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Ethnohistory 47.1 (2000) 227-240



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Afterword: Zero Hour:
Reflecting Backward, Looking Forward

Richard Scaglion


On 15 September 1975, the day before independence “came” to Papua New Guinea, while I was living in an Abelam village in the Sepik foothills, I made the following entry in my field diary:

Some rumors about Independence:

  • Jesus is coming and will kill everyone who doesn’t go to church.
  • Jesus is coming with cargo.
  • Yaliwan (a popular cargo cult leader subsequently elected to the National Parliament) is coming with a clever man and will destroy Wewak.
  • Some bombs will be dropped around here (Maprik) and will kill some people.
  • Another country is coming to “boss” Papua New Guinea.
  • This government isn’t real: the true government will come later, along with new money and such.
  • Independence is a lucky number.
  • Independence is the name of the new country that will “boss” Papua New Guinea.
  • At midnight all the “Independences” will come and try to kill everyone; thus you have to hide all spears, knives, and weapons in the bush. Then they won’t be able to kill you.
  • Ancestral spirits are coming back on this night. Everyone has to clean the grave sites. Everyone has to sleep under a mosquito net wearing his best clothes and shoes, if possible. You should lie flat on your back (no turning over). You should prepare two beds, one for the [End Page 227] man, one for the woman, and put some food on a plate for the spirits to eat. Hide all expensive things. All cargo will come.

In a recent volume examining “millennial markers” in Papua New Guinea, edited by Pamela J. Stewart and Andrew Strathern (1997), researchers examine a variety of “ways in which people are attempting to create meanings for historical happenings in the years prior to 2000 A.D.” Among the topics taken up in anticipation of the millennium are the number 666, the changing color of skin, computers, bar codes, the Pope, the Antichrist, the earth’s decline, human sacrifice, the “rapture,” space rockets, and the prophesies in Revelation. The articles in this issue of Ethnohistory further underline the anxiety and anticipation that surround the imminent “coming” of the year 2000. The introduction to this issue, also by Stewart and Strathern, considers “the impact of Christian fundamentalist thinking, as well as other parameters of modernity, on New Guinea communities.”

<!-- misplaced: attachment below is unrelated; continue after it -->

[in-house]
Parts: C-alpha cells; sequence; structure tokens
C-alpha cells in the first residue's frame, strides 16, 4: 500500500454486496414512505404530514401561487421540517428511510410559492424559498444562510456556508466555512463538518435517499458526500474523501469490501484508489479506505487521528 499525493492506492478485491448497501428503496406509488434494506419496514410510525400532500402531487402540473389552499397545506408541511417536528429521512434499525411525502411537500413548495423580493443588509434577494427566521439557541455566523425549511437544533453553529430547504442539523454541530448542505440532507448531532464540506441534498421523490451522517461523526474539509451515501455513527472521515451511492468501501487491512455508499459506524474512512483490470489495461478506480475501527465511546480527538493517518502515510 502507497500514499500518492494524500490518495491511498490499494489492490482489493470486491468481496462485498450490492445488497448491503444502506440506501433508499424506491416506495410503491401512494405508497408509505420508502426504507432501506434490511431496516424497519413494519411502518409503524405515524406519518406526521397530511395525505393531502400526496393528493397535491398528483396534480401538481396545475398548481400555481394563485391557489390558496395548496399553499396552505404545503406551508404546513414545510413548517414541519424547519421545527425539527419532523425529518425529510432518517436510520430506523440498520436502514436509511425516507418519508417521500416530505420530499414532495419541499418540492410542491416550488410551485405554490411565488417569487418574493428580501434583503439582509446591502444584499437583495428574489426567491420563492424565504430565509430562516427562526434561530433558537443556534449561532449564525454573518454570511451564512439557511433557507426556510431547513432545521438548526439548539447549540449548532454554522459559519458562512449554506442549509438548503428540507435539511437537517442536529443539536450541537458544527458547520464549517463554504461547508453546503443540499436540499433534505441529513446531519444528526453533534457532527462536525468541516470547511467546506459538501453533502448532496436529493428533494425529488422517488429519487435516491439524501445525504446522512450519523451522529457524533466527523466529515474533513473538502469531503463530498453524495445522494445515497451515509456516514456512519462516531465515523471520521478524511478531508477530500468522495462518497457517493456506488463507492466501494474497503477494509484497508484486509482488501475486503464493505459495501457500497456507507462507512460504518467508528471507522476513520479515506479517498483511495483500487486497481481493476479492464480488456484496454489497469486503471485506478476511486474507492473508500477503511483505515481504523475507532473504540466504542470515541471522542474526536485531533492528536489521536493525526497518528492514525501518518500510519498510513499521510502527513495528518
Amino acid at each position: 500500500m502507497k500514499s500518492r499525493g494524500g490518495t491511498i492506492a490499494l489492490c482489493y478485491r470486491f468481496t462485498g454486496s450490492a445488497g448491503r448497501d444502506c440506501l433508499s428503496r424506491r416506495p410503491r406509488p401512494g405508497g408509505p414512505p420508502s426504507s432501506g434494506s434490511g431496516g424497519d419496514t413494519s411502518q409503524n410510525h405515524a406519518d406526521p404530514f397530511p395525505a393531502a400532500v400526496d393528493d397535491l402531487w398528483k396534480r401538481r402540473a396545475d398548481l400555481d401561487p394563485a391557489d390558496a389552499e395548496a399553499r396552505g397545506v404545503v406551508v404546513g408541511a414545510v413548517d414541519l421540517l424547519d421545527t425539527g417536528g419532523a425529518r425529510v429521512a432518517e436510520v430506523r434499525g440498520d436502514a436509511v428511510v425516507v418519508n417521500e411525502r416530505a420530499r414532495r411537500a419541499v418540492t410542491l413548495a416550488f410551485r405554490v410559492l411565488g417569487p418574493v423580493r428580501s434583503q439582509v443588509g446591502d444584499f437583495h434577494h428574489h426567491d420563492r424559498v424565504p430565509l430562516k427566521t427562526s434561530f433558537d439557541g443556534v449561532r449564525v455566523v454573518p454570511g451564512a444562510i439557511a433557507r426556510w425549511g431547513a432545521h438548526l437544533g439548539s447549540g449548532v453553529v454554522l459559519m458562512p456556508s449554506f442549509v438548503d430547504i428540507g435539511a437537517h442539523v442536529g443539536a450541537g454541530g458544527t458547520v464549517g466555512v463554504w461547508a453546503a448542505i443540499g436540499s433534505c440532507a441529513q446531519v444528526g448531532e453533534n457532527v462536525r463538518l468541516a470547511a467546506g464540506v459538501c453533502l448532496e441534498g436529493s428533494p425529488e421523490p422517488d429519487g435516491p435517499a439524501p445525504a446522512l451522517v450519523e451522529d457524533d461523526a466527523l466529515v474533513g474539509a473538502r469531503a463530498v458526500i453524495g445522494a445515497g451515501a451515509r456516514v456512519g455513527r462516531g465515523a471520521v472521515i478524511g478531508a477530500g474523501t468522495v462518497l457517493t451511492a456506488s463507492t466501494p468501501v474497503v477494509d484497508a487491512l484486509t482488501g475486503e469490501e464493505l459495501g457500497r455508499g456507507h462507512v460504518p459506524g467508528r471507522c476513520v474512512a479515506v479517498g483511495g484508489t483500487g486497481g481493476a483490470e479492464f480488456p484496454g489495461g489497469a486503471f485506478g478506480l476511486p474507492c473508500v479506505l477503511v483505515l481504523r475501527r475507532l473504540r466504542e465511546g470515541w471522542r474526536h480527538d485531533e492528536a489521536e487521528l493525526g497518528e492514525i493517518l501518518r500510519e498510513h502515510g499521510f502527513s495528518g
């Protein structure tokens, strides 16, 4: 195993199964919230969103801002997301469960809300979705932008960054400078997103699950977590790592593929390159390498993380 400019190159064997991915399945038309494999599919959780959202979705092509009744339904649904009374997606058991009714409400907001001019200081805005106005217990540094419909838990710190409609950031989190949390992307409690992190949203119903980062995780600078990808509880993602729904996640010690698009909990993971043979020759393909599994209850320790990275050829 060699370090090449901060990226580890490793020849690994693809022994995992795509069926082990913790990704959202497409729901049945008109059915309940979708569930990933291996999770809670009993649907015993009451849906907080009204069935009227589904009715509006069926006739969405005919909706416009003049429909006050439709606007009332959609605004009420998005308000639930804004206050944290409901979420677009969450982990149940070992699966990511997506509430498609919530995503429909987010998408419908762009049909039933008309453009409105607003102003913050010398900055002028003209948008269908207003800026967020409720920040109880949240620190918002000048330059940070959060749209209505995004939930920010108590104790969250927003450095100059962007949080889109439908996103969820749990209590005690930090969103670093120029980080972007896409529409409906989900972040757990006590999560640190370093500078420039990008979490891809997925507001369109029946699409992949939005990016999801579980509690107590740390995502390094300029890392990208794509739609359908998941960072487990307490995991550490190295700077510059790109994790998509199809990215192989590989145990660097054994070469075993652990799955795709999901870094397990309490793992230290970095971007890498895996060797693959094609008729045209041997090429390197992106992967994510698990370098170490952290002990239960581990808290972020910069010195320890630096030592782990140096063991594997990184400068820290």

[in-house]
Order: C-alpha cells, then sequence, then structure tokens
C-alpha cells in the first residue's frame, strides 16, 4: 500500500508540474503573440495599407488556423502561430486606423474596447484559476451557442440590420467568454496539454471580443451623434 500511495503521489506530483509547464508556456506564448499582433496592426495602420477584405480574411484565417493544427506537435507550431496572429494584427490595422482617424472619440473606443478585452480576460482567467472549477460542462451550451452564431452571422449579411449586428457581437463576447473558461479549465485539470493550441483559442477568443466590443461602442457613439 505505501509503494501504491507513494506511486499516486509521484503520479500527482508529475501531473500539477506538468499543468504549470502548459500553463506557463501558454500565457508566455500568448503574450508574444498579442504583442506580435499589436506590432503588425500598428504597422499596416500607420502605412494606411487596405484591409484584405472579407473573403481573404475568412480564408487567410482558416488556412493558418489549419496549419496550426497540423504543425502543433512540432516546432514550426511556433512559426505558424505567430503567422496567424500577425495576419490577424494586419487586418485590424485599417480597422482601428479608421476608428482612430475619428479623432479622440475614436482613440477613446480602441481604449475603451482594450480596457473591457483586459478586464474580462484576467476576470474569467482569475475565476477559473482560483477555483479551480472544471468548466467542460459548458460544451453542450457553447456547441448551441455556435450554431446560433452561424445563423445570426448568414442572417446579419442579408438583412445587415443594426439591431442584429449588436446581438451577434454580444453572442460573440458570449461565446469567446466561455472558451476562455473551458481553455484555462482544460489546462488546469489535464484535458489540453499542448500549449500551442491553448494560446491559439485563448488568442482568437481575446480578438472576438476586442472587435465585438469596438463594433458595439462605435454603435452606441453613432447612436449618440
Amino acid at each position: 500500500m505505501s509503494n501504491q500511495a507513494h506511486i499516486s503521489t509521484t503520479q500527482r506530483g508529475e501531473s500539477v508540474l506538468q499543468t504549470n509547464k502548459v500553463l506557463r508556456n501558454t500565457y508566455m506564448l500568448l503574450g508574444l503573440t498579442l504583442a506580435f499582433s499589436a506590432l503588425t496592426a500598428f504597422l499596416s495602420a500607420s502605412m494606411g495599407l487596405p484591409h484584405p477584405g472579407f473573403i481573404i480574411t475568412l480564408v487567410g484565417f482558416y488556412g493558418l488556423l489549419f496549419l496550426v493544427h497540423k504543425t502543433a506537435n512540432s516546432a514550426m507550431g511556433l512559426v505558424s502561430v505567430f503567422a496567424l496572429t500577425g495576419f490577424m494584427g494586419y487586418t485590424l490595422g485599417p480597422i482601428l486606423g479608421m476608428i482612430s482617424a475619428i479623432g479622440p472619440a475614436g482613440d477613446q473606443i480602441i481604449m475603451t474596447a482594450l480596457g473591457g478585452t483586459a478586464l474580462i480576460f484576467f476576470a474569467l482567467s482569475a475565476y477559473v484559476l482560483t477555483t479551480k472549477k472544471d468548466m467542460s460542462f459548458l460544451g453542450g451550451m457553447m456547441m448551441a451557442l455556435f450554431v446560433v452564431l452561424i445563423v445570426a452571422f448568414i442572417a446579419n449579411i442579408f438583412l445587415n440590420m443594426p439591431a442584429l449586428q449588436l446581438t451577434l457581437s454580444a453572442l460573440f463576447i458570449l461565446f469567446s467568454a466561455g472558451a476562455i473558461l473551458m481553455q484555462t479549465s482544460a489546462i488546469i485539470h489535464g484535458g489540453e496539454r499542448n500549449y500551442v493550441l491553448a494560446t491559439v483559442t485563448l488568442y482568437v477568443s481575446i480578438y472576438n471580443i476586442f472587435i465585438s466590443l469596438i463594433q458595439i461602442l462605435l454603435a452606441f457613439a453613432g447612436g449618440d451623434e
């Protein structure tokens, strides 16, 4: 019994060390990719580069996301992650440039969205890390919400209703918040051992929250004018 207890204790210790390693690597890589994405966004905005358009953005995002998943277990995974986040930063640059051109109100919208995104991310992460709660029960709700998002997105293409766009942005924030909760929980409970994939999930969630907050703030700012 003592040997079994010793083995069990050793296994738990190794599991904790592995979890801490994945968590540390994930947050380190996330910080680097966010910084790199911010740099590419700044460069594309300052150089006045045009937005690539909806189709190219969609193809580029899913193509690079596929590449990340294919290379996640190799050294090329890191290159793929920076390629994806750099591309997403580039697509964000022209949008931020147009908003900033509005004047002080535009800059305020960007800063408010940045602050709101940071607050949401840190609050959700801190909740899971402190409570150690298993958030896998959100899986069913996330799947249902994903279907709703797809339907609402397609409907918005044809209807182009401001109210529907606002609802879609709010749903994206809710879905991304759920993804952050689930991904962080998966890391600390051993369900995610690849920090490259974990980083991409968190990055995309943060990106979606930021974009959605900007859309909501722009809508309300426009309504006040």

Is there some sort of correspondence between the fears surrounding the “arrival” of independence among the Abelam in 1975 and the anticipation of the millennium described herein, fully a quarter-century later? Why should either event produce such a stir? Given the significance of Christianity in Papua New Guinea today, and the apocalyptic bent of Christian fundamentalist thinking, the current anticipation of an “end time” or a new world order ushered in with the arrival of 1 January 2000 is perhaps understandable. But in early 1975, in the Abelam village in which I lived, Christianity had made few inroads. There was only one couple, in a resident population of 557, who at the time professed even nominal Christian faith. So, what was the basis for the millennial thinking then?

In this afterword I reflect backward in time to look forward. I believe that at least some of the explanation for the current millennial thinking in Melanesia, and perhaps even the appeal of fundamentalist Christianity itself, may be deeply rooted in longstanding Melanesian notions of time and time reckoning. Whereas Westerners structure time primarily by employing a linear perspective, in which structures are seen as emerging, changing, and disappearing cumulatively, the Abelam use an episodic perspective, in which events are thought to be repetitions in an unchanging temporal reality structured around a cycle of ceremonial yam growing. From the Abelam perspective, real change can only occur cataclysmically or millennially via a total restructuring of reality. Such notions fit comfortably not only with “cargo cult” beliefs of the past but also with contemporary anxieties surrounding the year 2000. [End Page 228]

Episodic Time in Melanesia

Westerners seem to be strongly attracted to linear or “evolutionary” views of time...

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Additional Information

ISSN
1527-5477
Print ISSN
0014-1801
Pages
pp. 227-240
Launched on MUSE
2000-02-01
Open Access
No
Archive Status
Archived 2004
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